Authorisation Subterfuge by Delegation in Decentralised Networks

(Transcript of Discussion)
  • Simon Foley
Part of the Lecture Notes in Computer Science book series (LNCS, volume 4631)


This talk is about work by myself and Hongbin Zhou, who’s a PhD student in Cork (except he’s here today). One of the problems that we’re interested in is just simple authorisation, whether or not somebody is allowed to perform some action, get access to some resource. In the good old days we had the traditional view of system administrators who had control over everything, and they had, or at least liked to think that they had, a very clear picture of what the resources were for, and who should have access to the resources, and so on. As a consequence they tend to exercise very tight control, they don’t like giving away authorisation to resources, and it’s usually a battle for somebody to get additional access to any resource. Administrators in these closed systems exercise their principle of “no privilege”, nobody’s allowed to do anything. As a consequence, the opportunity to subvert an administrator is very small, so you really have to work hard to get anywhere within one of these closed systems.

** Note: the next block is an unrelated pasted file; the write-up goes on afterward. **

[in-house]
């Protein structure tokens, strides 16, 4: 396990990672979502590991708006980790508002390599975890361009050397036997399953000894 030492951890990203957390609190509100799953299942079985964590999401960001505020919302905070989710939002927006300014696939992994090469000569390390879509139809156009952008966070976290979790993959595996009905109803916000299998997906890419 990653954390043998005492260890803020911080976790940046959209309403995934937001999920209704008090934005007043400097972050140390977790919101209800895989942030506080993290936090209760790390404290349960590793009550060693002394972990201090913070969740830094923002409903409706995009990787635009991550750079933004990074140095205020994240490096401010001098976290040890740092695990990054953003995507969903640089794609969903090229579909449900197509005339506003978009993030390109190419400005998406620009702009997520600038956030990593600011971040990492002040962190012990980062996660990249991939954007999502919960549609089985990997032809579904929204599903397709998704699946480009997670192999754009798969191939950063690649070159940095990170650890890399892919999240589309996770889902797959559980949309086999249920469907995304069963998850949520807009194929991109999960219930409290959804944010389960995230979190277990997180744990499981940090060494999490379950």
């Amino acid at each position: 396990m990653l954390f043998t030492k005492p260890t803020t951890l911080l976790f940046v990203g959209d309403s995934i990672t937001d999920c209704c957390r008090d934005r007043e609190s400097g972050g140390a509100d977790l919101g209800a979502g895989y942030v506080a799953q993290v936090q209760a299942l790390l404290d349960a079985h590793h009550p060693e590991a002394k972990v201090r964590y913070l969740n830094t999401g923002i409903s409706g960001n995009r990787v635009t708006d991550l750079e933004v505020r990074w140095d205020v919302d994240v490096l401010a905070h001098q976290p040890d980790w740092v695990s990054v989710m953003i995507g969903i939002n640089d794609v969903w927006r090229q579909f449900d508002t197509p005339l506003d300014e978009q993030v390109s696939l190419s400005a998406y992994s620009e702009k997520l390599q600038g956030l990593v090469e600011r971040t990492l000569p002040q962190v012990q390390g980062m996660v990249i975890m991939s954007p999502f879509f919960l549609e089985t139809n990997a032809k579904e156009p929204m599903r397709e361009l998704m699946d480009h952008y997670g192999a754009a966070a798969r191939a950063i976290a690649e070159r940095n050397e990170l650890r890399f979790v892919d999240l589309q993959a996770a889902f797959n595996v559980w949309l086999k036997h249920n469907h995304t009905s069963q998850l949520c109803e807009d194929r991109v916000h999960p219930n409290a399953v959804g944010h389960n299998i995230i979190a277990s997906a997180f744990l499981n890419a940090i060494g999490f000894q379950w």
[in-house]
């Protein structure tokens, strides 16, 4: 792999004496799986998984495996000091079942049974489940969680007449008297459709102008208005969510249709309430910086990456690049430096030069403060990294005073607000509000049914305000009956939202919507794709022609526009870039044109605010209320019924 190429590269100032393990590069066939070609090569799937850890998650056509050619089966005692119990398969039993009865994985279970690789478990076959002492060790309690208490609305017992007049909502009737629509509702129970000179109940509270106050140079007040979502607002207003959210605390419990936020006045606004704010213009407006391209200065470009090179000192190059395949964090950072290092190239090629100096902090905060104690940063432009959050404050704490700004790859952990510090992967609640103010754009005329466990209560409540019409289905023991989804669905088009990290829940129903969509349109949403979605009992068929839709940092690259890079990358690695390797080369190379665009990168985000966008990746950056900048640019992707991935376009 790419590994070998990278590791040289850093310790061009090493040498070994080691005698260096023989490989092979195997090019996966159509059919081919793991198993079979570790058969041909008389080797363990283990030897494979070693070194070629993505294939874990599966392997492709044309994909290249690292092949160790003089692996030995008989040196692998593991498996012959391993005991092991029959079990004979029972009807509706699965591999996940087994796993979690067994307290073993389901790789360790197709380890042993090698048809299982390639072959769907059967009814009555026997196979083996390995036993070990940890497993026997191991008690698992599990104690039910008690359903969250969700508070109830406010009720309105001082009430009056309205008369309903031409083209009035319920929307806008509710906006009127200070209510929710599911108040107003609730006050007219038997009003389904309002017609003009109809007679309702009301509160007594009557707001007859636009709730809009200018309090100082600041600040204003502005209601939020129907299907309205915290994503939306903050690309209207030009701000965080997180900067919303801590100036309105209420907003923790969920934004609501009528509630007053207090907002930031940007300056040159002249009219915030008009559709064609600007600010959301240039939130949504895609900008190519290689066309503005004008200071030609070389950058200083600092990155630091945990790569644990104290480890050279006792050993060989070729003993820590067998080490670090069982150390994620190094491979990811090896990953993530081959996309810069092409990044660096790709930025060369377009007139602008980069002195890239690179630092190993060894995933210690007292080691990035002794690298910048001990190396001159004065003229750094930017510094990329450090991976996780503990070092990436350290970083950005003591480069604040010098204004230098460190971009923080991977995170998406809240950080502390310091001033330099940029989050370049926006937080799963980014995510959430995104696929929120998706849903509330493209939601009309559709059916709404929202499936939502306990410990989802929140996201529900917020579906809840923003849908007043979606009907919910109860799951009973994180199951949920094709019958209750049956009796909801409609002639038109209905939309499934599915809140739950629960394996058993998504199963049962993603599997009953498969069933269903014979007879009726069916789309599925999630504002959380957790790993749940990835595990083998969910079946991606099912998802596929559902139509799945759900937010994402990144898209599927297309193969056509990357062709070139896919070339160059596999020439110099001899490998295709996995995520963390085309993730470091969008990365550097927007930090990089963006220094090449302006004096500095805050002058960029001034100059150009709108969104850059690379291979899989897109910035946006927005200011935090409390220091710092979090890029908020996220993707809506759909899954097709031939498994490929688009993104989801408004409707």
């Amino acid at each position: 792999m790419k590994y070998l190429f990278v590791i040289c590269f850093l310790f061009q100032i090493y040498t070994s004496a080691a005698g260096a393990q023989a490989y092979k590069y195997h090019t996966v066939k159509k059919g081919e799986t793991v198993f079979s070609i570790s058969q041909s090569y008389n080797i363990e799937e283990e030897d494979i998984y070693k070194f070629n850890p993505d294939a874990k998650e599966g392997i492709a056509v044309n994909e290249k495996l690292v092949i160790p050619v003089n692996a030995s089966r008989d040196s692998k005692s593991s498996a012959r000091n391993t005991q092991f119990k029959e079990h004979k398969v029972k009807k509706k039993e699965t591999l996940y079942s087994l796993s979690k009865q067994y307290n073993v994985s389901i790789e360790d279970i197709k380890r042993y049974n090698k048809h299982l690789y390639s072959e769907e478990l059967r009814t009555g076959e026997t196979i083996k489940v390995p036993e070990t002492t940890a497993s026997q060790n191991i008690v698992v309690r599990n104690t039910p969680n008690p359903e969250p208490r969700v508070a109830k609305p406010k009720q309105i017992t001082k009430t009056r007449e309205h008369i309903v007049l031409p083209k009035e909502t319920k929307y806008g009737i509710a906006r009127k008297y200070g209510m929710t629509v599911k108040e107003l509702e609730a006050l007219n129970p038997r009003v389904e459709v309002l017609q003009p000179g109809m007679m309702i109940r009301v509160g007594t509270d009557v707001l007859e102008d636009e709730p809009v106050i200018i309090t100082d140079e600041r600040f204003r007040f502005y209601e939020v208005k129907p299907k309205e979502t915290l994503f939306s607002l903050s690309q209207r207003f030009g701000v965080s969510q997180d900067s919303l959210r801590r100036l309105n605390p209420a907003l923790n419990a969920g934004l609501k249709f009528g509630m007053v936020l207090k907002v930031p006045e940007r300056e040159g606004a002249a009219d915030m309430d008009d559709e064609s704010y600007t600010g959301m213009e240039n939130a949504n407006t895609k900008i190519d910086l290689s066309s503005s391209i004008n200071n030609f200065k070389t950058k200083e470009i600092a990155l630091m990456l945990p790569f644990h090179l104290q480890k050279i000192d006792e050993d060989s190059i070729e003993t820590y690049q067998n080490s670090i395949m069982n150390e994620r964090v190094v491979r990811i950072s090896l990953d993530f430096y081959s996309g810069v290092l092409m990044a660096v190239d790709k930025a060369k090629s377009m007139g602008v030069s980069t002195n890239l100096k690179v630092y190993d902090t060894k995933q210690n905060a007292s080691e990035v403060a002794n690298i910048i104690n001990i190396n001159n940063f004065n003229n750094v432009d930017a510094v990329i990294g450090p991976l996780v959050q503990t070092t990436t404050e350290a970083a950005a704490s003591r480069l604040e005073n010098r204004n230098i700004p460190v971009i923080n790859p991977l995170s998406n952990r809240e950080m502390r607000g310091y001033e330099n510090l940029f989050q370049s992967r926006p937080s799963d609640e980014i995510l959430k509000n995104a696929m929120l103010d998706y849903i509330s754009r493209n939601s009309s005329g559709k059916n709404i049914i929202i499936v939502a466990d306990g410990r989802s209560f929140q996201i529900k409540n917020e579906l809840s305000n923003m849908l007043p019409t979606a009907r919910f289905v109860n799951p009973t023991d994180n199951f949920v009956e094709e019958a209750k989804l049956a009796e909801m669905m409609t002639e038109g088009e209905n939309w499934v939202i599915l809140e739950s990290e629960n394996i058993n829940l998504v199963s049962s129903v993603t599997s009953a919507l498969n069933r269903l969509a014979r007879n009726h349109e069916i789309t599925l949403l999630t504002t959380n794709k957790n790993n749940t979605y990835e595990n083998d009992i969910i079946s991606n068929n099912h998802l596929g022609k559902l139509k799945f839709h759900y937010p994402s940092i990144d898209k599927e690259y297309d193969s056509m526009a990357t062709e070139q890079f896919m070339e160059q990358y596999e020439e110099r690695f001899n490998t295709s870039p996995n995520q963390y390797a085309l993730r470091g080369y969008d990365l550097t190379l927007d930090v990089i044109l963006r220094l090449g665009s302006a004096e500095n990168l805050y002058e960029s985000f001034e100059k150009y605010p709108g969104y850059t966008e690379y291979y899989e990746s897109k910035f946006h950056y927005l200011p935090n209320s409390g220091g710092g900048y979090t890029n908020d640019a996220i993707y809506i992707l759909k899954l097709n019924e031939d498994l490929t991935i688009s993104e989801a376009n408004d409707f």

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Copyright information

© Springer-Verlag Berlin Heidelberg 2007

Authors and Affiliations

  • Simon Foley
    • 1
  1. 1.Department of Computer Science, University College, CorkIreland

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